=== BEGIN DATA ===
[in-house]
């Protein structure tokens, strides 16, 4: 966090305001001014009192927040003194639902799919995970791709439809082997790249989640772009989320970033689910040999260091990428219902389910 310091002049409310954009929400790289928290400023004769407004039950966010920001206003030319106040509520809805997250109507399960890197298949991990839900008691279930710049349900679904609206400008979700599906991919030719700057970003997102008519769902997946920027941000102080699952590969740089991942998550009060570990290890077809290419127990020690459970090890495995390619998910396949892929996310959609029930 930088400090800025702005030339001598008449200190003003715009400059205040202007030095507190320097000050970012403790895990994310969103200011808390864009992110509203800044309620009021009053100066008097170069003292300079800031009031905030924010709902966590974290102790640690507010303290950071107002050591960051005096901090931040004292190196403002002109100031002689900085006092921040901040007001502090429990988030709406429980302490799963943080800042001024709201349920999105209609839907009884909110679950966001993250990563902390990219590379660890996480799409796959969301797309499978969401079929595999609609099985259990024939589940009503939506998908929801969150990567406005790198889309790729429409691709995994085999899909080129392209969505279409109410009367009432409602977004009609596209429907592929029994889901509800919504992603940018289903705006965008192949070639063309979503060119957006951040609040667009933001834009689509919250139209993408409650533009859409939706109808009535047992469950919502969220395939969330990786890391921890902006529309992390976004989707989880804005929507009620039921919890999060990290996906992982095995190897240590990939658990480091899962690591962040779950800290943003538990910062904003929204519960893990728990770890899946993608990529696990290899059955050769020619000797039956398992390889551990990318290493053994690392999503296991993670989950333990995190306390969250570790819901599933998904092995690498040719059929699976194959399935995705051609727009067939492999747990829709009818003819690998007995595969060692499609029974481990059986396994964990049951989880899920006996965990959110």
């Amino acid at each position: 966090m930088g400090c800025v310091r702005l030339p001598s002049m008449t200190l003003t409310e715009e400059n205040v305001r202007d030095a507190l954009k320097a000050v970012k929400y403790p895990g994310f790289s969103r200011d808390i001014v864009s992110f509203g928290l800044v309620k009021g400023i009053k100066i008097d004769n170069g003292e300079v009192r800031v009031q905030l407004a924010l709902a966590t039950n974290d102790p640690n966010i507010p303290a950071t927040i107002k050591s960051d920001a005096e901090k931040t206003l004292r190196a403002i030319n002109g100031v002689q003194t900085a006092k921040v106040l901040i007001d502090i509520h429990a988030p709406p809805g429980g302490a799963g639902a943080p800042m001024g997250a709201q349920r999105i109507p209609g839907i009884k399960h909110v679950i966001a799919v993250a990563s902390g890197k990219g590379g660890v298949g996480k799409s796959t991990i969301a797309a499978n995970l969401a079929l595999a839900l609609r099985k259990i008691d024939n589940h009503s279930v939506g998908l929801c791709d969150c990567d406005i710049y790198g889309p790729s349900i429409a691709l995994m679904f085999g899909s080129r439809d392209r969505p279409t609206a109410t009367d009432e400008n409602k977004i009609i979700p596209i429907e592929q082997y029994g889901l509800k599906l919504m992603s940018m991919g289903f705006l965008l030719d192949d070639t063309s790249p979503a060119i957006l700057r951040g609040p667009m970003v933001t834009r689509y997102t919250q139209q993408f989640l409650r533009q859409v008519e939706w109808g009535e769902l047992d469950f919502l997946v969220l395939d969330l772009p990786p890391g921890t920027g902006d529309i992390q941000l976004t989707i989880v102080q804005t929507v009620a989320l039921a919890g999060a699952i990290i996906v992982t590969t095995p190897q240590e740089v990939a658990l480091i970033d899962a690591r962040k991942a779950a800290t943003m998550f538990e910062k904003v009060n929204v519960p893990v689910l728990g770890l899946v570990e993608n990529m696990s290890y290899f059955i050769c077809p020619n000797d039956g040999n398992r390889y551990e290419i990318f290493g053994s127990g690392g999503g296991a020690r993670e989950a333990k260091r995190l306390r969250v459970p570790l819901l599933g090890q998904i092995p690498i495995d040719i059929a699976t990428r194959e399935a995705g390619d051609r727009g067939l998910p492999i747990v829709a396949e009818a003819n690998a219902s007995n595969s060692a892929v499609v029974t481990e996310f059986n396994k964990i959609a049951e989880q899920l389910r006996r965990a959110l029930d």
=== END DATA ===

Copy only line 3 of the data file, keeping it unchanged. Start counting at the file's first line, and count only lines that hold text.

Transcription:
């Amino acid at each position: 966090m930088g400090c800025v310091r702005l030339p001598s002049m008449t200190l003003t409310e715009e400059n205040v305001r202007d030095a507190l954009k320097a000050v970012k929400y403790p895990g994310f790289s969103r200011d808390i001014v864009s992110f509203g928290l800044v309620k009021g400023i009053k100066i008097d004769n170069g003292e300079v009192r800031v009031q905030l407004a924010l709902a966590t039950n974290d102790p640690n966010i507010p303290a950071t927040i107002k050591s960051d920001a005096e901090k931040t206003l004292r190196a403002i030319n002109g100031v002689q003194t900085a006092k921040v106040l901040i007001d502090i509520h429990a988030p709406p809805g429980g302490a799963g639902a943080p800042m001024g997250a709201q349920r999105i109507p209609g839907i009884k399960h909110v679950i966001a799919v993250a990563s902390g890197k990219g590379g660890v298949g996480k799409s796959t991990i969301a797309a499978n995970l969401a079929l595999a839900l609609r099985k259990i008691d024939n589940h009503s279930v939506g998908l929801c791709d969150c990567d406005i710049y790198g889309p790729s349900i429409a691709l995994m679904f085999g899909s080129r439809d392209r969505p279409t609206a109410t009367d009432e400008n409602k977004i009609i979700p596209i429907e592929q082997y029994g889901l509800k599906l919504m992603s940018m991919g289903f705006l965008l030719d192949d070639t063309s790249p979503a060119i957006l700057r951040g609040p667009m970003v933001t834009r689509y997102t919250q139209q993408f989640l409650r533009q859409v008519e939706w109808g009535e769902l047992d469950f919502l997946v969220l395939d969330l772009p990786p890391g921890t920027g902006d529309i992390q941000l976004t989707i989880v102080q804005t929507v009620a989320l039921a919890g999060a699952i990290i996906v992982t590969t095995p190897q240590e740089v990939a658990l480091i970033d899962a690591r962040k991942a779950a800290t943003m998550f538990e910062k904003v009060n929204v519960p893990v689910l728990g770890l899946v570990e993608n990529m696990s290890y290899f059955i050769c077809p020619n000797d039956g040999n398992r390889y551990e290419i990318f290493g053994s127990g690392g999503g296991a020690r993670e989950a333990k260091r995190l306390r969250v459970p570790l819901l599933g090890q998904i092995p690498i495995d040719i059929a699976t990428r194959e399935a995705g390619d051609r727009g067939l998910p492999i747990v829709a396949e009818a003819n690998a219902s007995n595969s060692a892929v499609v029974t481990e996310f059986n396994k964990i959609a049951e989880q899920l389910r006996r965990a959110l029930d």